LANSING -- A little over four hours after it began at midnight, a partial state shutdown in Michigan has ended.
Governor Jennifer Granholm ordered state workers to report as usual on Monday after reaching agreement with the state legislature on what's being hailed as a historic budget deal.
For the few hours into the new fiscal year without an agreement, there were fewer state police on Michigan highways. State campgrounds were closed. Road construction stopped. And lottery sales ceased.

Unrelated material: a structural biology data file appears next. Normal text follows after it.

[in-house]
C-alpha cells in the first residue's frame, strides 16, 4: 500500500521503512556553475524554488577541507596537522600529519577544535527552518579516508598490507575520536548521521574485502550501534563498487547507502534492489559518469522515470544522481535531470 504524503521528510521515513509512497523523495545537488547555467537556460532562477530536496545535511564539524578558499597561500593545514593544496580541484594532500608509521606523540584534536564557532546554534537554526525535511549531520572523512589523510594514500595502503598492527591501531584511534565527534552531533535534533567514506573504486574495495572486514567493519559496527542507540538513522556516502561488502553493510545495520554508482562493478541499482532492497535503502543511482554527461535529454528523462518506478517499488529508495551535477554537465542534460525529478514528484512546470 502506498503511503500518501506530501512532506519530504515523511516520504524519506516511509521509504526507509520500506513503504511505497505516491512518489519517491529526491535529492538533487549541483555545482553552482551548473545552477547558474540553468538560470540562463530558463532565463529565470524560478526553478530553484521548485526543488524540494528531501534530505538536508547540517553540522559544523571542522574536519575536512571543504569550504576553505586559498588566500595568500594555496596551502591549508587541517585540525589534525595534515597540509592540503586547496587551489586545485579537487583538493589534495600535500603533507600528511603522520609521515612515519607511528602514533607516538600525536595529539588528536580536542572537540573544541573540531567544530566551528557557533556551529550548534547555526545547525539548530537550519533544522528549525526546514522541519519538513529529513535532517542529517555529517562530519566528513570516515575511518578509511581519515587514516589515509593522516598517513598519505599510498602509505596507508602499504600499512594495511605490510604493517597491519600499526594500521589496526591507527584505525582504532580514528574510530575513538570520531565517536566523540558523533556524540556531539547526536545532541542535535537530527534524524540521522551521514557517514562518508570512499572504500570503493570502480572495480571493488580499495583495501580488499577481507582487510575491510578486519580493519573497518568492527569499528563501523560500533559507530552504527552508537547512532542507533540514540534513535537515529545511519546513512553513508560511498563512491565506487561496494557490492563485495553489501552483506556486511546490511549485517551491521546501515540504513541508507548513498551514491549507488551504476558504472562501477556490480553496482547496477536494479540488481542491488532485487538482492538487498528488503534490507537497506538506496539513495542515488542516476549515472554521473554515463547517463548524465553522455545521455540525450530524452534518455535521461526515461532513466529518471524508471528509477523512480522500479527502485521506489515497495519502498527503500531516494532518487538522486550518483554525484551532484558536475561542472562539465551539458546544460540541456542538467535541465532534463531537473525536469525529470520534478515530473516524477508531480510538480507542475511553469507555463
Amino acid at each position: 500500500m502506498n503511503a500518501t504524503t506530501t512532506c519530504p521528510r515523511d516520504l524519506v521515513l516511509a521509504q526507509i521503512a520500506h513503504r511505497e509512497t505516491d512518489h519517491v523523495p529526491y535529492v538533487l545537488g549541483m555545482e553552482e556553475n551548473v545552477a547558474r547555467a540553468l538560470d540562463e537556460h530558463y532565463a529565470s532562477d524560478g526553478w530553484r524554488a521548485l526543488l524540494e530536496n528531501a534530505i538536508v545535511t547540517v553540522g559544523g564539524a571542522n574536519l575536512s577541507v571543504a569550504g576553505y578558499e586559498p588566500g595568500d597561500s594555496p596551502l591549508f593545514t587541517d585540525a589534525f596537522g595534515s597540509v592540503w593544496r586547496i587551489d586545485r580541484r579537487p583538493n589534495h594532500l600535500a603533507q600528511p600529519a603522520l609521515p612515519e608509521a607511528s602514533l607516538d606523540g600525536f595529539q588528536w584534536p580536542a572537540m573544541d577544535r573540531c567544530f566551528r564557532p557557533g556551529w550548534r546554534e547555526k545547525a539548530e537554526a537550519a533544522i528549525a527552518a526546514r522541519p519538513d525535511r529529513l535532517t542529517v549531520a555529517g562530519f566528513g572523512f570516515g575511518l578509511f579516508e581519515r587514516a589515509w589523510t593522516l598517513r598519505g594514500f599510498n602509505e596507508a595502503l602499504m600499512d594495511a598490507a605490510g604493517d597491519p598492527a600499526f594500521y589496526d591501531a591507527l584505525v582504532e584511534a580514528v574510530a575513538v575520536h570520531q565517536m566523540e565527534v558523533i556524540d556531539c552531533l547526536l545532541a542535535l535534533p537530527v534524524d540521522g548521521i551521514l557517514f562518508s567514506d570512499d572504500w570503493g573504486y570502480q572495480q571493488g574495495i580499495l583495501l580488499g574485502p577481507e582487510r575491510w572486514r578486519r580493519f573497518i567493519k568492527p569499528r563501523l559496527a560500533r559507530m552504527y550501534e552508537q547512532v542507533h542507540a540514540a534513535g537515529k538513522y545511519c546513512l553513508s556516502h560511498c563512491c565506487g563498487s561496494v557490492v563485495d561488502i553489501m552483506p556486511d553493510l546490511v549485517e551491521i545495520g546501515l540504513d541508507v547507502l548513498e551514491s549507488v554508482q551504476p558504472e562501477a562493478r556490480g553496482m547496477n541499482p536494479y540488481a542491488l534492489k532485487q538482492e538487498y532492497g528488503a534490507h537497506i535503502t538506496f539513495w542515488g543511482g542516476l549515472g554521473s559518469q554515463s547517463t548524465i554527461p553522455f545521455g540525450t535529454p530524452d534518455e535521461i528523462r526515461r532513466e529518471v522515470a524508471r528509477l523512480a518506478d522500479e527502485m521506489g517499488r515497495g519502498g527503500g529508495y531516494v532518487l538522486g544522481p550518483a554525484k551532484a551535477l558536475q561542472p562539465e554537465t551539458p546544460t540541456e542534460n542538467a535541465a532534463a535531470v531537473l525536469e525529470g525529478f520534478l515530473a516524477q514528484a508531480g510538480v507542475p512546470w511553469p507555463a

The deal was greeted by applause in the governor's office when the final vote was announced shortly after 4 a.m. on Monday.
The deal includes includes a higher income tax and will expand the state sales tax to some services. Those tax hikes will be accompanied by $440 million in spending cuts to plug a $1.75 billion budget hole.
The governor says the result heads off massive cuts to education, health care and public safety and puts Michigan back on "solid financial footing." She says that will let the state concentrate on jump-starting the economy and creating new jobs.